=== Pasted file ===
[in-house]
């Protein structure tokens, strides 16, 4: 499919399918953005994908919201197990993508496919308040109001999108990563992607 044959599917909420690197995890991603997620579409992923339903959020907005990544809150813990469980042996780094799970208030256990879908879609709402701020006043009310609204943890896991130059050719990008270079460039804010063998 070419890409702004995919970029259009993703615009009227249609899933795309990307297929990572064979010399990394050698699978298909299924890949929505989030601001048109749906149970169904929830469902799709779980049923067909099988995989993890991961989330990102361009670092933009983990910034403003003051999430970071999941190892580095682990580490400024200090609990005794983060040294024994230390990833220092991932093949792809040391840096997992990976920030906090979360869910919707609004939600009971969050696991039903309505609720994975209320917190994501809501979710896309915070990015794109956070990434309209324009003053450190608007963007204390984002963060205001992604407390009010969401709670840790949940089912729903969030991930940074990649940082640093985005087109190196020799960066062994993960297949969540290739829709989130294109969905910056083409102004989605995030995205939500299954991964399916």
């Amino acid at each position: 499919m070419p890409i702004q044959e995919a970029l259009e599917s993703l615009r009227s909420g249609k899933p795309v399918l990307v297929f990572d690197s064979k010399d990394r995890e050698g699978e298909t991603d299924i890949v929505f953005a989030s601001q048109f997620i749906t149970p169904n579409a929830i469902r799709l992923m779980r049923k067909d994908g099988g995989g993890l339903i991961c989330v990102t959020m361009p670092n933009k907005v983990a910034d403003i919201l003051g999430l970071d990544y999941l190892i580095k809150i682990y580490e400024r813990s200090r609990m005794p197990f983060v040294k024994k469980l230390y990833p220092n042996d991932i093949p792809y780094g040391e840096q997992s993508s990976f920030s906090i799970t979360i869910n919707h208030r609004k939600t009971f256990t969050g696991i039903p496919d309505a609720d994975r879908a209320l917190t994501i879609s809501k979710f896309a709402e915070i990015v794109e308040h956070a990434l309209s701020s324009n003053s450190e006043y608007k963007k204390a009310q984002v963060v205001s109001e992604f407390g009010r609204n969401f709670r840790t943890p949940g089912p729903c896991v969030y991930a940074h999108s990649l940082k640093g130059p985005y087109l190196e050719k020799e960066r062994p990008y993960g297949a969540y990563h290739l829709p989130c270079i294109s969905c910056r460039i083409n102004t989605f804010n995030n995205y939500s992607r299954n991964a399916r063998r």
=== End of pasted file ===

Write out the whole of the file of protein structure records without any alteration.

[in-house]
């Protein structure tokens, strides 16, 4: 499919399918953005994908919201197990993508496919308040109001999108990563992607 044959599917909420690197995890991603997620579409992923339903959020907005990544809150813990469980042996780094799970208030256990879908879609709402701020006043009310609204943890896991130059050719990008270079460039804010063998 070419890409702004995919970029259009993703615009009227249609899933795309990307297929990572064979010399990394050698699978298909299924890949929505989030601001048109749906149970169904929830469902799709779980049923067909099988995989993890991961989330990102361009670092933009983990910034403003003051999430970071999941190892580095682990580490400024200090609990005794983060040294024994230390990833220092991932093949792809040391840096997992990976920030906090979360869910919707609004939600009971969050696991039903309505609720994975209320917190994501809501979710896309915070990015794109956070990434309209324009003053450190608007963007204390984002963060205001992604407390009010969401709670840790949940089912729903969030991930940074990649940082640093985005087109190196020799960066062994993960297949969540290739829709989130294109969905910056083409102004989605995030995205939500299954991964399916």
């Amino acid at each position: 499919m070419p890409i702004q044959e995919a970029l259009e599917s993703l615009r009227s909420g249609k899933p795309v399918l990307v297929f990572d690197s064979k010399d990394r995890e050698g699978e298909t991603d299924i890949v929505f953005a989030s601001q048109f997620i749906t149970p169904n579409a929830i469902r799709l992923m779980r049923k067909d994908g099988g995989g993890l339903i991961c989330v990102t959020m361009p670092n933009k907005v983990a910034d403003i919201l003051g999430l970071d990544y999941l190892i580095k809150i682990y580490e400024r813990s200090r609990m005794p197990f983060v040294k024994k469980l230390y990833p220092n042996d991932i093949p792809y780094g040391e840096q997992s993508s990976f920030s906090i799970t979360i869910n919707h208030r609004k939600t009971f256990t969050g696991i039903p496919d309505a609720d994975r879908a209320l917190t994501i879609s809501k979710f896309a709402e915070i990015v794109e308040h956070a990434l309209s701020s324009n003053s450190e006043y608007k963007k204390a009310q984002v963060v205001s109001e992604f407390g009010r609204n969401f709670r840790t943890p949940g089912p729903c896991v969030y991930a940074h999108s990649l940082k640093g130059p985005y087109l190196e050719k020799e960066r062994p990008y993960g297949a969540y990563h290739l829709p989130c270079i294109s969905c910056r460039i083409n102004t989605f804010n995030n995205y939500s992607r299954n991964a399916r063998r």